Government oversight is one of the major chasms that separate Republicans and Democrats, at least historically. But the issue of government control has been a popular one lately with COVID-19 protocols and mask mandates. However, a new law from Washington may require all new cars to install kill switches that law enforcement can control at their discretion to mitigate drunk driving and police chases.
Can the Government shut down civilians’ cars with a kill switch?
On the one hand, police chases are extremely dangerous, not only to the cops and robbers but to innocent bystanders. Coming up with a way to curtail these dangerous events seems worthwhile. However, many people are concerned that this tactic is a big step toward authoritarianism that our country doesn’t need.
The new infrastructure bill has a law within it that may allow police or other governmental organizations to render new vehicles useless with the push of a button. The proposed bill would require all automakers to install this kill switch in all new cars.
Why should you be worried about a law?
Only a day after the anniversary of January 6th, we know all too well that what counts as “law-abiding” can change drastically depending on who we are talking about. Without getting too into the weeds, the federal response to lawful Black Lives Matter protestors in the summer of 2020 in D.C. was dramatically different from the response to the violent sacking of our Capital building a year ago yesterday. The point is, you may be a “law-abiding” citizen according to the law, and public enemy number one according to law enforcement, or vice versa.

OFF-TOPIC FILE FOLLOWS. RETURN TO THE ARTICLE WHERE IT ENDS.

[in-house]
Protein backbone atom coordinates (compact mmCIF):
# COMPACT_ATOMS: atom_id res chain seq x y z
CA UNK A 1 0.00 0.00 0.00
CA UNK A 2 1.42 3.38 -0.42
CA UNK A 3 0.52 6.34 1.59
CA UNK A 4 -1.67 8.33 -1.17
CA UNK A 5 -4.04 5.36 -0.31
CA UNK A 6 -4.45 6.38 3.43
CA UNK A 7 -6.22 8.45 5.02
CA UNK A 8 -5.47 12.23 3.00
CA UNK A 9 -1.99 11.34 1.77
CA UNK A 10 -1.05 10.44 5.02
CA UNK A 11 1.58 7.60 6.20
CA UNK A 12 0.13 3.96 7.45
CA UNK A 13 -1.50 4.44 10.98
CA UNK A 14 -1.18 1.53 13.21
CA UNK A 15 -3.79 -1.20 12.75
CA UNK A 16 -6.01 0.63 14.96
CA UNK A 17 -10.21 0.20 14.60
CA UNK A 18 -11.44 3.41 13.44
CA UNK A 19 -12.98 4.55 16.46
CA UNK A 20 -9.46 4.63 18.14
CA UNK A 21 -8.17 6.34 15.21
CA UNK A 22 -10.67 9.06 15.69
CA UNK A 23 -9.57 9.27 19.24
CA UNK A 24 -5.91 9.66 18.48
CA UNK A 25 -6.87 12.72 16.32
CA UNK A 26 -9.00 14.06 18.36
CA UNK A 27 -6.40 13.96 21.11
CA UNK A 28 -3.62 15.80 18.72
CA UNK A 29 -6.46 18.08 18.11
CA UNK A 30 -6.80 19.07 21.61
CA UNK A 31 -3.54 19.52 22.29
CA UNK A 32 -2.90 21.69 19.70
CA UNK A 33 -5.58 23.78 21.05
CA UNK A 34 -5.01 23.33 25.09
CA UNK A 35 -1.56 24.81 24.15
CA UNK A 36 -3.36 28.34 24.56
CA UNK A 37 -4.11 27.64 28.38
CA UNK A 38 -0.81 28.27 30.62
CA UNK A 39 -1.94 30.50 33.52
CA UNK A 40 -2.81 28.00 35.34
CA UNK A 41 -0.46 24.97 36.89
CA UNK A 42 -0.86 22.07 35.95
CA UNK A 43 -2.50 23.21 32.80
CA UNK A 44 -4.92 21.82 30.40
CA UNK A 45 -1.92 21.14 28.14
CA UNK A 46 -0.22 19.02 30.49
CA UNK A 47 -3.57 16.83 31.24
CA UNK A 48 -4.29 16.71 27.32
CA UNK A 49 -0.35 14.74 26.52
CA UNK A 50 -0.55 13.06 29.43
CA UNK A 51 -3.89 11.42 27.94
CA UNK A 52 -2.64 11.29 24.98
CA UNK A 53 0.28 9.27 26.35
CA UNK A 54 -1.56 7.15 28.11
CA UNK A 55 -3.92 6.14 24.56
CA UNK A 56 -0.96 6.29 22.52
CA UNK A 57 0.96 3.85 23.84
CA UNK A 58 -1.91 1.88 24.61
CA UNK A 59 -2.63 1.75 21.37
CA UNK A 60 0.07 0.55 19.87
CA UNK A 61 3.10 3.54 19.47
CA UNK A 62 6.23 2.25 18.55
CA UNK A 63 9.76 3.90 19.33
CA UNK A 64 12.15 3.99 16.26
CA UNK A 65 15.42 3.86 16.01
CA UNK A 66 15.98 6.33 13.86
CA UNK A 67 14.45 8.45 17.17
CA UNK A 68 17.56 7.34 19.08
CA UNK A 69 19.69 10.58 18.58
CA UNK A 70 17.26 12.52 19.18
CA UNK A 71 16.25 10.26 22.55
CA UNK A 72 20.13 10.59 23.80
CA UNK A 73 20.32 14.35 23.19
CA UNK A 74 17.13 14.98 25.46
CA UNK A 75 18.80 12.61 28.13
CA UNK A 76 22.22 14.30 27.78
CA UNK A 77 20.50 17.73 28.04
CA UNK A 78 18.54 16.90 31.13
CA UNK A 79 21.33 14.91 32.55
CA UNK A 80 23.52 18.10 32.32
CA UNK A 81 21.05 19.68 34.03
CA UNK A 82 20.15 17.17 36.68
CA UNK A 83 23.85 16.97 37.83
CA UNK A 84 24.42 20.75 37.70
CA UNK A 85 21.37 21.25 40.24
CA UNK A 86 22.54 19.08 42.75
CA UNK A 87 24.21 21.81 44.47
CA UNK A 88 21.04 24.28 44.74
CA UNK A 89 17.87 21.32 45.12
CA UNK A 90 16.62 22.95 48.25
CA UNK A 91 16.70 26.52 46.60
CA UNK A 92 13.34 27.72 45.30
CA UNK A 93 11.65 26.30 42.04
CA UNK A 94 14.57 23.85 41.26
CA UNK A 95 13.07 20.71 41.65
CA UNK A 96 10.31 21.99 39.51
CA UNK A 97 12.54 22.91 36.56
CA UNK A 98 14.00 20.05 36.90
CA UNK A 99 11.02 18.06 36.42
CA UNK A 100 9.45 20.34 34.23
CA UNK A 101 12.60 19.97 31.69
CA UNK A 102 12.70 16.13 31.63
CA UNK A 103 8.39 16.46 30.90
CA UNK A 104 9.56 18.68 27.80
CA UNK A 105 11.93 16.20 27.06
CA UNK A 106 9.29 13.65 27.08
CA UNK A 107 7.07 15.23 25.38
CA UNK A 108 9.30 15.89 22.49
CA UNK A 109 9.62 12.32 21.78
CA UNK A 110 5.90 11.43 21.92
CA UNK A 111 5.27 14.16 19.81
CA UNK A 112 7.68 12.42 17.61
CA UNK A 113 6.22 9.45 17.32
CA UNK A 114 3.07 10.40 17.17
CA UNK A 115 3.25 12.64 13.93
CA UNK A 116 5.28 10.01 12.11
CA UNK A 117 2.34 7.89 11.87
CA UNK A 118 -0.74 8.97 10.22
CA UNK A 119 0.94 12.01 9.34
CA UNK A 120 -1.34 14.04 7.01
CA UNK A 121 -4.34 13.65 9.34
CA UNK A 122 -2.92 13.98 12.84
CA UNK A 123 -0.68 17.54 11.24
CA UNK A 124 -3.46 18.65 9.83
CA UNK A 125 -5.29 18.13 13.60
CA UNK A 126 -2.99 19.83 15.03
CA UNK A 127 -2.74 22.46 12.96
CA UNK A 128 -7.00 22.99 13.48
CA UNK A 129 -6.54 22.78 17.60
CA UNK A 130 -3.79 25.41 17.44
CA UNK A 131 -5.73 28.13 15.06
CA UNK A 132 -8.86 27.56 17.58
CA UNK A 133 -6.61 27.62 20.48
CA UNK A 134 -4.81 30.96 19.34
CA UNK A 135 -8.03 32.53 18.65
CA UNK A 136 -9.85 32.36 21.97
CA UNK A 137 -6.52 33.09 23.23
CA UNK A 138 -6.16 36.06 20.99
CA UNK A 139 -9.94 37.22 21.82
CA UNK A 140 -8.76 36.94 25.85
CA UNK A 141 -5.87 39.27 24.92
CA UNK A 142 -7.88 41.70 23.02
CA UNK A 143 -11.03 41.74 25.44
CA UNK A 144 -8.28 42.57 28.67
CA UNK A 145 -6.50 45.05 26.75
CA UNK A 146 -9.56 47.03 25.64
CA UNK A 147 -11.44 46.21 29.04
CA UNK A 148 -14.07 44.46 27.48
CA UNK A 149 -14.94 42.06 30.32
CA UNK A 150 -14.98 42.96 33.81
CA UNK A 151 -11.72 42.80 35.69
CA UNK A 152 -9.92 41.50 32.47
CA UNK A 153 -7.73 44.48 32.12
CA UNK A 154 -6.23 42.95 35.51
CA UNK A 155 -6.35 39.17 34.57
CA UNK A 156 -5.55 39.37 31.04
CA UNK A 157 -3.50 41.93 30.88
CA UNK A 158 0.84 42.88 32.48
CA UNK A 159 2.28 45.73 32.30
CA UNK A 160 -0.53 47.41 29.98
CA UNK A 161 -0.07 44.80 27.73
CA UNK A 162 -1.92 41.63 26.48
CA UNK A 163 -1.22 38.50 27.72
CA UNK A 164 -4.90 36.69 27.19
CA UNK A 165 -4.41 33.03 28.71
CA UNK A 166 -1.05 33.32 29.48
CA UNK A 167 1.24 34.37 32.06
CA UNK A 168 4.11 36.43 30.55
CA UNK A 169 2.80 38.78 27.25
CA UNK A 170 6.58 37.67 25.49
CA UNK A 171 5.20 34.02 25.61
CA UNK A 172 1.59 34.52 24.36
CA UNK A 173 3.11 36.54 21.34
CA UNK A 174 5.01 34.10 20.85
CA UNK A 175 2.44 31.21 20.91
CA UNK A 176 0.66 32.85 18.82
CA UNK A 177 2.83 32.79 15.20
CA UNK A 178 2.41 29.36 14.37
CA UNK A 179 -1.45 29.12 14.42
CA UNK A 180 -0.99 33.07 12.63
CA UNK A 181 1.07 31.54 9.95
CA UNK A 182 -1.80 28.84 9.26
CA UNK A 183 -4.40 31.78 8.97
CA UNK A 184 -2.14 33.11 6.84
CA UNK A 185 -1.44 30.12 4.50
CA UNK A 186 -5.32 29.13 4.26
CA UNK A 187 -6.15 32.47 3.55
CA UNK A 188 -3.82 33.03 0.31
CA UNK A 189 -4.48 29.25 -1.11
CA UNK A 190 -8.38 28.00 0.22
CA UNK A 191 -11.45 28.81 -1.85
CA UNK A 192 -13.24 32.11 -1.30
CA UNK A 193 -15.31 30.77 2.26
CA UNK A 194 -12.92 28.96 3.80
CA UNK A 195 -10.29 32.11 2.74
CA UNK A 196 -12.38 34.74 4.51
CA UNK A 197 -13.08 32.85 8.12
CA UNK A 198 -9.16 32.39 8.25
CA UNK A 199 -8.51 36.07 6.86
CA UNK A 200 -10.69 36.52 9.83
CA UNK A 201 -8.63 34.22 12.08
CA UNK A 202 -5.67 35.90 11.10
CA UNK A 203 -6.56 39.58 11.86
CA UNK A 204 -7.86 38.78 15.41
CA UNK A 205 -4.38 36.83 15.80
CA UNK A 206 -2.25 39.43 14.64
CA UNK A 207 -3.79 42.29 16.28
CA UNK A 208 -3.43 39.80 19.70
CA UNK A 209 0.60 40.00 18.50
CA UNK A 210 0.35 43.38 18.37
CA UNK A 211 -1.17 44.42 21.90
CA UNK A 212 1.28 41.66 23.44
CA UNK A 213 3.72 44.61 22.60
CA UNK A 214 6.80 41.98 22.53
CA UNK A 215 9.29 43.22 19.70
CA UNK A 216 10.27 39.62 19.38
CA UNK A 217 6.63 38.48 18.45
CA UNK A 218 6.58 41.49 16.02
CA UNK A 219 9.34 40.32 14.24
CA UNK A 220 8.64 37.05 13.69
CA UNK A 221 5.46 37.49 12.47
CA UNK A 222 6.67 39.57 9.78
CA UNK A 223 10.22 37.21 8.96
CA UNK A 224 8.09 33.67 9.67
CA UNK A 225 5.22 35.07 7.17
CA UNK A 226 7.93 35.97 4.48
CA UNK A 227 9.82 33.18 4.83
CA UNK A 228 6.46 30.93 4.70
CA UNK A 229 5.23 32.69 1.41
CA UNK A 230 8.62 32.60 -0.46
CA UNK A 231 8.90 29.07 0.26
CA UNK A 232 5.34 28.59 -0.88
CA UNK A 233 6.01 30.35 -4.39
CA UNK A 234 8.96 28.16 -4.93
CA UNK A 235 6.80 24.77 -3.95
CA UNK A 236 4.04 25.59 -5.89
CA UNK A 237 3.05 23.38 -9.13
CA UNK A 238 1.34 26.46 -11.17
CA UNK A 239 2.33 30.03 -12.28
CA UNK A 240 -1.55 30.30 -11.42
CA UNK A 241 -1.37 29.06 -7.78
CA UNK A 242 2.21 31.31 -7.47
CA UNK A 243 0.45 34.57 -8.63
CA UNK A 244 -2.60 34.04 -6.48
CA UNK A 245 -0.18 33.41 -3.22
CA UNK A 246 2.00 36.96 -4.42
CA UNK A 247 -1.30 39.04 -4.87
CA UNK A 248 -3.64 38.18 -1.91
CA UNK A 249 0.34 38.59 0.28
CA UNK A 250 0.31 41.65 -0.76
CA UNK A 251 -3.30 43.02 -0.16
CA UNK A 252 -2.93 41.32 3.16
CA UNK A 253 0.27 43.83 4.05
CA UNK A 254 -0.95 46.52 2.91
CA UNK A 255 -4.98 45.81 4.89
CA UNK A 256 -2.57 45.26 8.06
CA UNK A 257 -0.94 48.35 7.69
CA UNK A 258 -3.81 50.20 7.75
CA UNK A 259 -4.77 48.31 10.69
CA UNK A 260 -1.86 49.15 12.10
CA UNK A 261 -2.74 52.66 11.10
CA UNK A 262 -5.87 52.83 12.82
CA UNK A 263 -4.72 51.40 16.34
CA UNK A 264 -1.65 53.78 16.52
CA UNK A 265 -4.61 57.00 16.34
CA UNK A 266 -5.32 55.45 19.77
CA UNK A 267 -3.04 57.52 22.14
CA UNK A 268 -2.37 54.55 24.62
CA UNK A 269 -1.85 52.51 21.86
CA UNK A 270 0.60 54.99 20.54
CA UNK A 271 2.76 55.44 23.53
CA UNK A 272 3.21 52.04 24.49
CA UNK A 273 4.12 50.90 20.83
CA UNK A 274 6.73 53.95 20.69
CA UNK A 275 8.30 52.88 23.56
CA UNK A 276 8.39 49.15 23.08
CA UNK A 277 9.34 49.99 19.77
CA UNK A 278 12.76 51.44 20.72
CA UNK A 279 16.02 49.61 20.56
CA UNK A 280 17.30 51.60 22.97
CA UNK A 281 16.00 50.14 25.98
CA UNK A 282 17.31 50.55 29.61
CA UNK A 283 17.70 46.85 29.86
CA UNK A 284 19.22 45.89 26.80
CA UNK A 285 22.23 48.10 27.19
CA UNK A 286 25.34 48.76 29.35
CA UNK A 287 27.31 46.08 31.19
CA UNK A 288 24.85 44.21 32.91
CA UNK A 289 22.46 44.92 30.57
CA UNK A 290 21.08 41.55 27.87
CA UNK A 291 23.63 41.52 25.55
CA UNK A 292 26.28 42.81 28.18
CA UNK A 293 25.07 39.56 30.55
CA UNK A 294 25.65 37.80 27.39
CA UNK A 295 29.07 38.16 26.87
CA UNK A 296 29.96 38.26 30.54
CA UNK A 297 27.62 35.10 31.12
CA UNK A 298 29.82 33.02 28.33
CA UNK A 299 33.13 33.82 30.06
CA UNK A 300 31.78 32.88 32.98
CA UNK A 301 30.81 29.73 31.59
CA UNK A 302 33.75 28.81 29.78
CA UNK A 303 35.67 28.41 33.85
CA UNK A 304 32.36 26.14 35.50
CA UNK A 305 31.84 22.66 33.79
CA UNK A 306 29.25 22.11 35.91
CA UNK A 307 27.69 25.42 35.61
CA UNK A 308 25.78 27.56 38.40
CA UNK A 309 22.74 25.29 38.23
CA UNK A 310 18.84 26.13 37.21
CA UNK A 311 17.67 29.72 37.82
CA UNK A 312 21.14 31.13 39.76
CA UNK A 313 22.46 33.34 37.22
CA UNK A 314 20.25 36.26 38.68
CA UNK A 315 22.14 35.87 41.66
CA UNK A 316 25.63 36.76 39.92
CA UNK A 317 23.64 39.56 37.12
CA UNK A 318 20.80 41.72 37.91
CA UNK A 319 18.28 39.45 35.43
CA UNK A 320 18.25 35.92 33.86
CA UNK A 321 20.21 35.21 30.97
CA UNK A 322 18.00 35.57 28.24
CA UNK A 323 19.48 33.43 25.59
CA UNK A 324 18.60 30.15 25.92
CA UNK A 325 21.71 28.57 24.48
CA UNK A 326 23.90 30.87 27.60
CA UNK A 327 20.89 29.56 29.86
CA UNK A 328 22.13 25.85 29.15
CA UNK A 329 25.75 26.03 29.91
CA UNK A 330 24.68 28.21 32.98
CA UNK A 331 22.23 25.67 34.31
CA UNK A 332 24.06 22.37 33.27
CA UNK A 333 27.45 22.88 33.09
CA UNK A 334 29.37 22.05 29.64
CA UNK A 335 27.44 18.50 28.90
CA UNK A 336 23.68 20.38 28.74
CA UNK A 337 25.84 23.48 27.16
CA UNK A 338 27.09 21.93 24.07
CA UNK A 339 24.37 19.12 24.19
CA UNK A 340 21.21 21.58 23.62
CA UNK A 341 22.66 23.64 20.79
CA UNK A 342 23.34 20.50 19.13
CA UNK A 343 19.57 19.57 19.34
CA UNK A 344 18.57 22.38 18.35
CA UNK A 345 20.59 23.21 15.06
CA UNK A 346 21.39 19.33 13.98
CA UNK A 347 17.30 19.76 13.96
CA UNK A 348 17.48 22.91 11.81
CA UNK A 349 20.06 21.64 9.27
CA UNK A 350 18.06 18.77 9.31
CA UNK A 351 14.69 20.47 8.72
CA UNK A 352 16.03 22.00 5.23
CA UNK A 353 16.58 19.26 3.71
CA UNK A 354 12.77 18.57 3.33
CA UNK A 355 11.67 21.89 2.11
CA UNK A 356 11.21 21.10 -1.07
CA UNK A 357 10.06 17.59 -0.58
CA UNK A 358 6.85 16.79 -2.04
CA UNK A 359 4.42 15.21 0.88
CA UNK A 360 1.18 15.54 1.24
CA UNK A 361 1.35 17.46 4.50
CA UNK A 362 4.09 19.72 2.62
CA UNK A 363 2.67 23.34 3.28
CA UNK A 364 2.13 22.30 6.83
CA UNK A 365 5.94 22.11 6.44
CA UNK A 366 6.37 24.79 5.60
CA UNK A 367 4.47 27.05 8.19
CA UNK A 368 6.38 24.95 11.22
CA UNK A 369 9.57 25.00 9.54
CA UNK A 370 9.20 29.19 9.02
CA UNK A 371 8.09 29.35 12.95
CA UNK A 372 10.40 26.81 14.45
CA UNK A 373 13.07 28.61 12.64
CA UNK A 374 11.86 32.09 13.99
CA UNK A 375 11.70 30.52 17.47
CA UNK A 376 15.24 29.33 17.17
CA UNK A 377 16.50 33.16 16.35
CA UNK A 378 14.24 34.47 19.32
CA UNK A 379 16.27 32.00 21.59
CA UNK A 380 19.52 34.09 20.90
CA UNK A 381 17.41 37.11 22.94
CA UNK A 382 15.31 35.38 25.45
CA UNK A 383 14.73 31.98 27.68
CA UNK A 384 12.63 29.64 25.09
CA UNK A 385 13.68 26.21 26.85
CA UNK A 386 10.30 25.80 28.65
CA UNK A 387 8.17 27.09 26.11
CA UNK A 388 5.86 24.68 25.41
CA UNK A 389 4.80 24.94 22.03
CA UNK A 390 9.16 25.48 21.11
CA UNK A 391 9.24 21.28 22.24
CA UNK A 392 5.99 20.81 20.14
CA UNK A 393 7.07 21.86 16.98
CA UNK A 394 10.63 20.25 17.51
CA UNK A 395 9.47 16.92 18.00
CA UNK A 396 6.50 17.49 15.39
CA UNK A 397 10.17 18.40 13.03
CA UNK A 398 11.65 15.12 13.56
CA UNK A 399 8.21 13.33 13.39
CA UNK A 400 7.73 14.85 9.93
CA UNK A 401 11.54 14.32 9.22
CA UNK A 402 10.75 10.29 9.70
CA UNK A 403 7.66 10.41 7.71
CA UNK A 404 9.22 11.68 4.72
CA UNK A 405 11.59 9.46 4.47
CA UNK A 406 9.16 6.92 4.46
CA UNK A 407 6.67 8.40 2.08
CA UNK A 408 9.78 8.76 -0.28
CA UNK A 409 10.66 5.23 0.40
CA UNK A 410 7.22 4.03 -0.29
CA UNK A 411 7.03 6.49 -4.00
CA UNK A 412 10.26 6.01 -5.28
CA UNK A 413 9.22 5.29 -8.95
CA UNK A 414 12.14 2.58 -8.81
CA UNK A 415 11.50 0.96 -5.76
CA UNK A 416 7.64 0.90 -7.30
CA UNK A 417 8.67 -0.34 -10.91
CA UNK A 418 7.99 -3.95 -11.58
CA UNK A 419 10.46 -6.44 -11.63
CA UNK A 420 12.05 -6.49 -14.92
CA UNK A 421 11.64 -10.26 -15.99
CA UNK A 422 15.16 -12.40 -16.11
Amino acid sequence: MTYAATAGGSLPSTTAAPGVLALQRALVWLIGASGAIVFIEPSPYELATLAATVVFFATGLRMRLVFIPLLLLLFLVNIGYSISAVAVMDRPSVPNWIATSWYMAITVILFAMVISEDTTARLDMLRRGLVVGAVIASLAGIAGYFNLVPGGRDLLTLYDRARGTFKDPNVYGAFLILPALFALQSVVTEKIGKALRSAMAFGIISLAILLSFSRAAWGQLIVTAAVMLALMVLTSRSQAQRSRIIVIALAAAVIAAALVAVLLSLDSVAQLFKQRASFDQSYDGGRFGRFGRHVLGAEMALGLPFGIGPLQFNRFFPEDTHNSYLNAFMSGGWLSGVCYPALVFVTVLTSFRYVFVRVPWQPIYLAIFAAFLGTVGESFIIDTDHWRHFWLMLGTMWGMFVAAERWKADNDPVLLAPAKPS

However, according to ABC, as of 2009, GM installed 1.7 million of its vehicles with a similar system that allows pursuing officers to request that engines of stolen cars be remotely switched off through the OnStar mobile communications system. While this new law may have worrisome implications, others like it have come and gone without much fuss.
The car kill switch has other implications as well
One of the joys of American car ownership is the freedom that it implies. President Biden’s infrastructure bill talks about these kill switches as a safety device. The bill says it will “passively monitor the performance of a driver of a motor vehicle to accurately identify whether that driver may be impaired.”
Not only can a police officer decide to immobilize your car, but the device itself also gets to judge the quality of your driving. Theoretically, if you do something the system has been programmed to recognize as driver impairment, your car could just shut off.
If this safety device is remotely accessible by the police or other government agencies, then what stops a hacker from getting this access? We’ve seen increased overseas hacking of everything from our Amazon accounts to the fiddling with our presidential elections. In fact, according to Wired, back in 2020 Lennert Wouters, a security researcher at Belgian university KU Leuven, highlighted a collection of security vulnerabilities he found in both Tesla Model X cars and their keyless entry fobs.
Basically, a thief only needs minutes and a $300 kit, to make off with a brand new Tesla Model X. “Basically a combination of two vulnerabilities allows a hacker to steal a Model X in a few minutes time,” says Wouters, who plans to present his findings at the Real World Crypto conference in January. “When you combine them, you get a much more powerful attack.”
Examples of this technology already in the world, go on longer than many of us may care for. However, we have yet to lose our automotive autonomy.
Only time will tell
To be clear, we here at Motorbiscuit neither support nor reject Bob Barr’s political affiliation; we simply are sharing the source material. That being said, if you would like to read more about this device from Barr’s perspective, you can do so here.
It is important to note that this law within President Biden’s infrastructure bill wouldn’t take effect until five years from now, so there is no guarantee that it will stand nor be as heinous as we think. Only time will tell.